Long before a new baby is welcomed into the world, one thing that is usually on the minds of moms everywhere is how they plan to feed their newborn. If you’re a new mom, you might not be sure which option will work best for you and your baby. If this isn’t your first go around with having a little one, remember that every baby is different. What worked for one baby may not work for the next.
There are two main breast milk feeding styles: breastfeeding and pumping. There are, of course, plenty of babies who are fed formula either in addition to breast milk or are solely formula fed. However, if you want your baby to be either fed exclusively breast milk or primarily breast milk, you’ll likely be breastfeeding, pumping, or both.
We’ve Got Your Back
We know that making this decision feels like a big one. We’re here to make it stress-free by providing you with pros, cons, and tips for each of these feeding styles.
That being said, another note is always to remember that you are doing a great job, and you are a great mom! It may take some trial and error to determine what your baby needs and which feeding styles work best for your family. It also doesn’t have to be one or the other; it can be both!
Countless women in our world today breastfeed and pump for one reason or another. Whatever you choose, trust your mama instincts and know that you’re doing what’s best for you.
Now, let’s dive in and look closer at these feeding styles. First up is breastfeeding:
For the purpose of this post, when we reference breastfeeding, we are talking about direct breastfeeding or nursing. This means that the baby is brought directly to the breast and receives their breast milk from the mom’s nipple. We specify this because, by definition, pumping and bottle feeding your baby breastmilk is also considered breastfeeding as the baby is still getting breast milk as their main form of nutrition.
Pros of Breastfeeding
Here are some of the positive things about nursing for both you and your baby:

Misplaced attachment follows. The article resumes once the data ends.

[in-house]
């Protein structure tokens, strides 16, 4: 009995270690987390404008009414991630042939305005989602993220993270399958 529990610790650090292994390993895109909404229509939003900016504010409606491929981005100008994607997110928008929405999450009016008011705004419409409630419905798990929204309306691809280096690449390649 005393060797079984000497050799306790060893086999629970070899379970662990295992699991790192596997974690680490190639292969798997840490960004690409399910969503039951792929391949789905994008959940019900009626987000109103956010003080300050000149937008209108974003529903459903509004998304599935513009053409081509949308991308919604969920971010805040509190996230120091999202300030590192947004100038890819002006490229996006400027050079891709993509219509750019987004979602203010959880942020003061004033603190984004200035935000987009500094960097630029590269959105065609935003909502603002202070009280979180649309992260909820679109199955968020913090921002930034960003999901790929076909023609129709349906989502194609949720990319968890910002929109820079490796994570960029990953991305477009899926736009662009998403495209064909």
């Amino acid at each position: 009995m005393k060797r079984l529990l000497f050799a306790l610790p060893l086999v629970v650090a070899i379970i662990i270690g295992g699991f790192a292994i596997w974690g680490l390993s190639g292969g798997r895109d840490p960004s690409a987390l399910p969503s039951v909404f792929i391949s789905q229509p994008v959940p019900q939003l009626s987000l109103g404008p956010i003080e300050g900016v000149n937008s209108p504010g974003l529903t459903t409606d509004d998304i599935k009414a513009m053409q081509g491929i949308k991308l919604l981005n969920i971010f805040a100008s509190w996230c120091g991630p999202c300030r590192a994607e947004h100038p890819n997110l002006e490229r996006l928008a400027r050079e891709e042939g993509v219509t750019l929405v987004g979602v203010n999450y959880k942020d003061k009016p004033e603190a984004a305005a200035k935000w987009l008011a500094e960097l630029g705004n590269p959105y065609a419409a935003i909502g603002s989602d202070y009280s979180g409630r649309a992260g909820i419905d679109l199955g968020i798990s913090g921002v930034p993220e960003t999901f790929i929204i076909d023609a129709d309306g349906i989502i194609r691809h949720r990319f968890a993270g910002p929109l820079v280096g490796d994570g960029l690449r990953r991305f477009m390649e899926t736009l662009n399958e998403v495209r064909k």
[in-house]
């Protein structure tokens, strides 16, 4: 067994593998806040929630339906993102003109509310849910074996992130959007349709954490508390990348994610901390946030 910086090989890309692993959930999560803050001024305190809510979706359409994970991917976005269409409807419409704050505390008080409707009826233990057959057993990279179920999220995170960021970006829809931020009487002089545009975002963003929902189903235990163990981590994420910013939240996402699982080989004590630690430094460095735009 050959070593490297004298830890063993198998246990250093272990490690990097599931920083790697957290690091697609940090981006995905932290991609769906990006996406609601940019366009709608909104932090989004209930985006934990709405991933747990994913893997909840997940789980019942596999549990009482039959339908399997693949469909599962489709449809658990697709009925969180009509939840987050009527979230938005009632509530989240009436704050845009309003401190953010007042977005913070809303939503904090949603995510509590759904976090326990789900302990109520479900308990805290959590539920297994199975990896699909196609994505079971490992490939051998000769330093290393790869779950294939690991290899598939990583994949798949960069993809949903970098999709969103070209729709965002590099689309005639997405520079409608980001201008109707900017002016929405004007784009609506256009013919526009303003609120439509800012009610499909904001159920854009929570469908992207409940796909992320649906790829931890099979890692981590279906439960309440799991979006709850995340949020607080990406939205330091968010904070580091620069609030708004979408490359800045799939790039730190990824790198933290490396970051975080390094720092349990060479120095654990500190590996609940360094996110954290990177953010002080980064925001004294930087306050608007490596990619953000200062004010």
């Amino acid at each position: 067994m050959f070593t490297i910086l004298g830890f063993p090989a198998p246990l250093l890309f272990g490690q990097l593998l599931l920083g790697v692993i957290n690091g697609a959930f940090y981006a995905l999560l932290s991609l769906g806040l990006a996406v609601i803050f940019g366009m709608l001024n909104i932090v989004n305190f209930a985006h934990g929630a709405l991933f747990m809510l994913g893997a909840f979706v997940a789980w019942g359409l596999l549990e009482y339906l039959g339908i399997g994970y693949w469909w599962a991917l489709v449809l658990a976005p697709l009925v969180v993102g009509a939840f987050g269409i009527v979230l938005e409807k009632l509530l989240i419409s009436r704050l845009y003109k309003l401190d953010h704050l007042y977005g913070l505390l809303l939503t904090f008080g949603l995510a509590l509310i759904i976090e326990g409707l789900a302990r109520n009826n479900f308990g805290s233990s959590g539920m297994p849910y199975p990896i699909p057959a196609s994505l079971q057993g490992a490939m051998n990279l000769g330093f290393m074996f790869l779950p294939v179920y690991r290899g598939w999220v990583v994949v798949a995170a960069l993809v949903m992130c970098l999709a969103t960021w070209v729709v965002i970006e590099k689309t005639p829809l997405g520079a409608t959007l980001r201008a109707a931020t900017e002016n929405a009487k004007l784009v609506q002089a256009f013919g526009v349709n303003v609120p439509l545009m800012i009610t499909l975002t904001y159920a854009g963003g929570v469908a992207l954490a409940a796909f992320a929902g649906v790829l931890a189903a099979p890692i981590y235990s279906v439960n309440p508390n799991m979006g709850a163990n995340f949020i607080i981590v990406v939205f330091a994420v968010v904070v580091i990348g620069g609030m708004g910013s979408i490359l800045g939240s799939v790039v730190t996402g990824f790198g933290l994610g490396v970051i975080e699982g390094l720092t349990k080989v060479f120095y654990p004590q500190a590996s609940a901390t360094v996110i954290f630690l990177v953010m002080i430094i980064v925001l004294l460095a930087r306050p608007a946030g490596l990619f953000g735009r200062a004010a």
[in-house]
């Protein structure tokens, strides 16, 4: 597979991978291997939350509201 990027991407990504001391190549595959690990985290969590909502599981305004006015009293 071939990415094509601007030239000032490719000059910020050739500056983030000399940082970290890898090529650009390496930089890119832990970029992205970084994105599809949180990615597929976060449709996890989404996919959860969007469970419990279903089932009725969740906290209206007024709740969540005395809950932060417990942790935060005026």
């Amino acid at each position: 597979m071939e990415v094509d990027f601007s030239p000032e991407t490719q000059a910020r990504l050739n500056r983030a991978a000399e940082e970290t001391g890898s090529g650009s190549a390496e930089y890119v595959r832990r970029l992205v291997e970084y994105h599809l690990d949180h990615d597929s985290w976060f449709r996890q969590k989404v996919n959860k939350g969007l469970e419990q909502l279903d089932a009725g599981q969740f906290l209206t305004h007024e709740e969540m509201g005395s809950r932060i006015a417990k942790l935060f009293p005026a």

- Many Health Benefits for Mom and Baby. Some primary benefits of breastfeeding for babies include more bonding with mom and high levels of antibodies being received. Some pluses for moms include easier and quicker postpartum healing and reduced risk for further health complications such as breast cancer, ovarian cancer, type-2 diabetes, and high blood pressure.
- Even More Immune Boosting. Don’t get us wrong, the benefits of breast milk are awesome whether your baby gets milk directly from the breast or the bottle. The difference here is that when your baby’s skin and mouth are in direct contact with your skin and breast/nipple, you transfer antibodies directly to their skin and through your human milk. This provides even more immune support for your baby and an added benefit of the breastfeeding relationship. Note that Skin-to-skin contact can be done with all parents, including non-breastfeeding ones — fathers and siblings included!
- Convenience. Mom’s milk is ready anytime and anywhere. No preparation needs to be done, and no bottles need to be filled or mixed; just latch your baby on, and they begin feeding. Wearable, battery-powered Electric Breast Pumps are quiet and discreet, so you can wear them on the go, giving new moms an extra boost of freedom.
- Less to Clean. Along with the convenience of feeding is the convenience of not having any bottles or pump parts to clean after nursing. This makes direct breastfeeding much less of a hassle.